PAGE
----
Women 's Lack Of Women

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Women have traditionally been the natural caretakers of families and children. The home was primarily the “center of health care” but, in 1751 as the first hospital opened, society naturally expected that women would become dominant in the nursing career since they were expected to be caretakers. With women being primary in this career, nurses often times worked with no pay and received very little respect other than being hand maidens. Since 1998 hospitals have seen an increasing deficit of registered nurses (RNs): “By 2025 the nursing shortage is projected to reach 500,000 RNs” (Nursing Economics, 144). Not only are the facilities suffering from the shortage but so are the employees. With a decrease in RNs in the healthcare field also…show more content…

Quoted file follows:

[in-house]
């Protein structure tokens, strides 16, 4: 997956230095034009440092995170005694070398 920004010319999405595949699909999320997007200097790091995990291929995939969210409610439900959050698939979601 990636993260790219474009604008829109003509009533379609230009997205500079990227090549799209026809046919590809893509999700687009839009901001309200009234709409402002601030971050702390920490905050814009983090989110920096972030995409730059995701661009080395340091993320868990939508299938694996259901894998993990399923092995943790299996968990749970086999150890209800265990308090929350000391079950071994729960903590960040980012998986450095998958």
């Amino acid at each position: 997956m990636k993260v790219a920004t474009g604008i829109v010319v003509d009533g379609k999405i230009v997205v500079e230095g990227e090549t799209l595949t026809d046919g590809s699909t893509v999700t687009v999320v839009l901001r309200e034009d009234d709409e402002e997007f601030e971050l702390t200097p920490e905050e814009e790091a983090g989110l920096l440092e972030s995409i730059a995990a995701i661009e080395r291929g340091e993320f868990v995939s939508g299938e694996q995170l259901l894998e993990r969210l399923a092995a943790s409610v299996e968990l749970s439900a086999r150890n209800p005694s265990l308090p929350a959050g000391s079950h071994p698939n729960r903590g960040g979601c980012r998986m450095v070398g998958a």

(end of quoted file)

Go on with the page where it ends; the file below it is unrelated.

Why exactly is that number so high? So, we might ask, how did this shortage begin? The baby Boomers of 1956 to 1964 are beginning to retire or are nearing retirement age. A 2013 survey done by the National Council of State Boards of Nursing and The Forum of State Nursing Workforce Centers, showed that 55% of the RN workforce is age 50 or older. As the baby boomer generation begins to increase in age, so does the number of registered nurses medical facilities are short by. Baby boomers are not the only contributing factor in this shortage in fact, as the number of RNs retiring increases, so does the workload and demand on those in the RN workforce. This can be extremely stressful on nurses causing them to leave the profession all together. As nurses leave this puts pressure on those who remain on the job because they have to work more hours and do more tasks. For example, they typically nurse works 8-hour shifts per day, but with the nursing shortage these 8-hour shifts might end up being 12 hours or more. Whereas before a nurse might assist 10 patients a day, this workload has increased to 16-17. This causes a lot of stress and exhaustion for the nurses, but it also leads to less care for the patients since the nurses have less time for each. According to a study conducted by Dan Hassan, “Overworked, fatigued and stressed nurses are at a higher risk of making mistakes that threaten patient safety as well as their own health”. Having less time for a patient means the
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